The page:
Entries in cluster (2)
Dr. Henry Niman may have stumbled onto something interesting. In his Recombinomics commentary of Saturday, he has identified a cash settlement from the hospital treating the first known H7N9 patients.
Dr. Niman cited an article from the South China Morning Post. Here's the headline and some copy:
Dead man's family claims bird flu cover-up by hospital
Wu Demao was bewildered when he heard that his son-in-law, Wu Liangliang, who died on March 10 at Shanghai No 5 People's Hospital, was a victim of H7N9 bird flu.
"No one has so far officially informed us of the true cause of his death," Wu said. "It was one of our relatives who told us that the local television had reported that my son-in-law died of a new strain of bird flu."
Wu Liangliang, 27, from Yancheng in Jiangsu, was the second man found to have caught H7N9 flu in Shanghai, the city government announced at a press conference on Tuesday, giving only his family name.
He arrived in Shanghai in February to visit his parents-in-law and helped Wu Demao, a pork vendor at a wet market on Jinggu Road in Minhang district.
Wu Liangliang suffered from high fever in late February and initial treatment by a nearby clinic and the No5 People's Hospital proved unsuccessful. He was admitted on March 1.
Doctors told the family he had pneumonia and he was not put into quarantine, Wu Demao said. (Bold mine)
The hospital paid the family 130,000 yuan (HK$161,000) in compensation on March 26, saying it was for humanitarian reasons and for its minor responsibility in Wu Liangliang's treatment, without elaborating.
As we call it in the good ol' U. S. of A.: This is a settlement. Or a payoff. Somehow, the hospital found it necessary to compensate the family for the young man's death.
Now why would the hospital proffer such an offer? Perhaps it is because they feel responsible for the young man's death. From Dr. Niman's commentary:
The above comments describe a payment to the family of the second H7N9 case (27M) who lived in the Minghang District and died at the Shanghai Number Five People’s Hospital in Minhang. The first confirmed case (87M) was also treated on the same floor of the hospital. In addition, his two sons (69M and 55M) were also treated at the hospital, so the family of the second victim claimed that their relative had been infected at the hospital by one of the three family members being treated at the hospital.
SARS was transmitted to unwitting patients via the HVAC systems in hospitals. This happened in both China and Toronto. Because they were in normal hospitals and not in negative-pressure isolation, the HVAC systems carried the virus to adjacent rooms -- and innocent patients who were there for unrelated reasons.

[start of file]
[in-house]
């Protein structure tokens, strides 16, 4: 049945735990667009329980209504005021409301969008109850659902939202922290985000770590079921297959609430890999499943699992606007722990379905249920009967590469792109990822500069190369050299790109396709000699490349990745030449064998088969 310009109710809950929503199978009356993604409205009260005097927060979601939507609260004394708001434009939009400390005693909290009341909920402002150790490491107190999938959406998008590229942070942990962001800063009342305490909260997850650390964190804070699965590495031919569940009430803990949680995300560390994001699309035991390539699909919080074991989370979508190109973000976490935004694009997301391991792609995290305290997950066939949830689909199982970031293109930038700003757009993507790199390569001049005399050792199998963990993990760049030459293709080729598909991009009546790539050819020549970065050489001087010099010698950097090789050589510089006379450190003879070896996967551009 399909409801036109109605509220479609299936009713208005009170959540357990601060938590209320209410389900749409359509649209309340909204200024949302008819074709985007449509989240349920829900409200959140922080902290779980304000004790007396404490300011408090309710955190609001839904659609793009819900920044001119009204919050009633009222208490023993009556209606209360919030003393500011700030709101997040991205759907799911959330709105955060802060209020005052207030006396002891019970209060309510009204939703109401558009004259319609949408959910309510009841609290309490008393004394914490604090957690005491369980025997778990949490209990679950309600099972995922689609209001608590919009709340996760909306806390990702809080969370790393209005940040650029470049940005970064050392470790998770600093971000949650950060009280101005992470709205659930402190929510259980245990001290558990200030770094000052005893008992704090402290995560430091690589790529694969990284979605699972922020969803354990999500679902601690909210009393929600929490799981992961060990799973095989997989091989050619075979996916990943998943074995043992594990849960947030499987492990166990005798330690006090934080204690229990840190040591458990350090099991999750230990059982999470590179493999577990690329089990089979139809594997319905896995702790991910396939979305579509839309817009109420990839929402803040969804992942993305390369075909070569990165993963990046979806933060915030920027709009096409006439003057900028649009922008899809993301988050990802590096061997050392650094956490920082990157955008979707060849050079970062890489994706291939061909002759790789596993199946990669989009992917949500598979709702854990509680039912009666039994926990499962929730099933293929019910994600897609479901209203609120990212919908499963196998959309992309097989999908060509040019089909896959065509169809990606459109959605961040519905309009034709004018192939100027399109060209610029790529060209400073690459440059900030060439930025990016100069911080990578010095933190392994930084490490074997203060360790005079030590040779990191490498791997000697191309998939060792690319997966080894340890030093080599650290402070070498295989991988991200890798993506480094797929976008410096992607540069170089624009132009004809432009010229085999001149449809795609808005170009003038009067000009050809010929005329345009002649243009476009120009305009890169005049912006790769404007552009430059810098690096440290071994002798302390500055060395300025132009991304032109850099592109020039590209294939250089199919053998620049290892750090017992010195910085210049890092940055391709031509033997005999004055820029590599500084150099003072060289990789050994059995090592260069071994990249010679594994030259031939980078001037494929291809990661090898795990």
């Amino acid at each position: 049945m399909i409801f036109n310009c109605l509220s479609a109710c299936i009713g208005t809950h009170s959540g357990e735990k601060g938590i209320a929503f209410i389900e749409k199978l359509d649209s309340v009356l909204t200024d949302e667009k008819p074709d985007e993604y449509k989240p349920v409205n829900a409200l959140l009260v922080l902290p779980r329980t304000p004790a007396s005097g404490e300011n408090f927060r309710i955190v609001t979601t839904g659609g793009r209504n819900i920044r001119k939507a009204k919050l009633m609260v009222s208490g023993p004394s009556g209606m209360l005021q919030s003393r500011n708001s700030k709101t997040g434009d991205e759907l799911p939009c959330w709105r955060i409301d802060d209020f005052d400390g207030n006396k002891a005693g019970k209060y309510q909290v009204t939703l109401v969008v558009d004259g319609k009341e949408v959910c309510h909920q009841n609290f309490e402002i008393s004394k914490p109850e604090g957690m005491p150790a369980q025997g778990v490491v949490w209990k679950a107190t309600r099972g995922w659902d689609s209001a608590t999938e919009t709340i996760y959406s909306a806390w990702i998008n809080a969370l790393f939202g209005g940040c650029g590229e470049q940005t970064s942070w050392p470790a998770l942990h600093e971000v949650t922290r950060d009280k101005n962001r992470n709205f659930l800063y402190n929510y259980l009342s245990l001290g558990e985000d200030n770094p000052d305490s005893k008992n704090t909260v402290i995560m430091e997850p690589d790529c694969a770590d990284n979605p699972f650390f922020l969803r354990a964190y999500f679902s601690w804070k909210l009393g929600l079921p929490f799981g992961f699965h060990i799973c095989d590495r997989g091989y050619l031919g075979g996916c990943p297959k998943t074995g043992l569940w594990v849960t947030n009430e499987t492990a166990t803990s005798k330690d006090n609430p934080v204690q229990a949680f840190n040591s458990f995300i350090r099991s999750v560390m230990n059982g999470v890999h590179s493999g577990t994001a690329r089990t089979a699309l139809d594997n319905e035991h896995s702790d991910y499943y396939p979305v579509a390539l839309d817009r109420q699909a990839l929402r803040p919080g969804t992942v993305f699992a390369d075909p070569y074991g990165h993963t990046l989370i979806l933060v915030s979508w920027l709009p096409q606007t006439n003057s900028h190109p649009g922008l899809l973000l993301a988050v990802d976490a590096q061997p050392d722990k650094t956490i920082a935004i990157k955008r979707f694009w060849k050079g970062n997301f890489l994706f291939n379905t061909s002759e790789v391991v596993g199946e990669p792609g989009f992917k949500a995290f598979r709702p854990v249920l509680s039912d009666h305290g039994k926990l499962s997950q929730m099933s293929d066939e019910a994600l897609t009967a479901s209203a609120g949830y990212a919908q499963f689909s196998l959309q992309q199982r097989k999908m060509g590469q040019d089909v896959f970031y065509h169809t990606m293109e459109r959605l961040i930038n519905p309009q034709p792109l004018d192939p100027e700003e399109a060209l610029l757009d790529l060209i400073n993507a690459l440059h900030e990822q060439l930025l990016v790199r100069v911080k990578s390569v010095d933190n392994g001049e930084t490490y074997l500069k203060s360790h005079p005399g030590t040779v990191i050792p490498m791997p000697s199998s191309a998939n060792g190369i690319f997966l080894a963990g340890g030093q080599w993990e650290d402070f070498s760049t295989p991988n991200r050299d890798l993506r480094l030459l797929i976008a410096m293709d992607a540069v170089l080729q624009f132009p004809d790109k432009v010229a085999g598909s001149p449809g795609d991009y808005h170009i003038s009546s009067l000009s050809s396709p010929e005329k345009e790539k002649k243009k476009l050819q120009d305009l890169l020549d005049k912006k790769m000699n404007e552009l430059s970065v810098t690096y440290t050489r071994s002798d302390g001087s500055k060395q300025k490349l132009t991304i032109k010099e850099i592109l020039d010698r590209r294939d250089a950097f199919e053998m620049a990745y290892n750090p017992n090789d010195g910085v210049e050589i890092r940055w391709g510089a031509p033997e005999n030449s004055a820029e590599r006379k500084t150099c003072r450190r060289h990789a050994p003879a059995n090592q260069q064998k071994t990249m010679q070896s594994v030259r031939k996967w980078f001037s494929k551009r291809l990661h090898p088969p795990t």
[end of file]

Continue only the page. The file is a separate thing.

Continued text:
In other cases, SARS virus was carried by the medical personnel themselves, who were unaware that a novel coronavirius was being spread by their own interaction with patients.
It appears that the latter may have been the case here. The hospital, with its settlement, is inferring some culpability in the young man's death.
It also raises more questions about the route of transmissibility of this virus. We know influenza is transmissible from contact with contaminated solid surfaces. This unique case would seem to indicate that the virus can be spread by more than just inhaling a chicken or a pigeon. The young man was in a wet market, but working pork, not birds (hmmm...). Lord knows, a wet market has lots of opportunity for comtamination. trhat is why the Chinese have, basically, shut down all wet markets and eliminated the poultry and disinfected the markets.
The world press is beginning to focus on the province of Bak Kan (or Bac Can), Vietnam. Bak Kan is in the extreme north of Vietnam, near the Chinese border. Last week, I blogged on the potential H5N1 bird flu cluster that was threatening to emerge within that province. Just scroll down to read my previous blog.
Following my blog, a second story appeared regarding a second human infection. It was dated at 6:01 PM, 04/09/2010. It appears below, and the link to the VOV story is in the headline:
The healthcare centre in Cho Moi district has reported nine suspected cases, eight of them from Na Tao hamlet. (bold mine) All nine showed symptoms of high fever, breathing difficulty and coughing.
The first A/H5N1 case was detected in Bac Kan on April 5. The patient, Trung Van Hoa, 22, was also from Na Tao hamlet.
At present, local authorities and health agencies are intensifying emergency measures to sterilise infected areas and strictly monitor new outbreaks of the disease.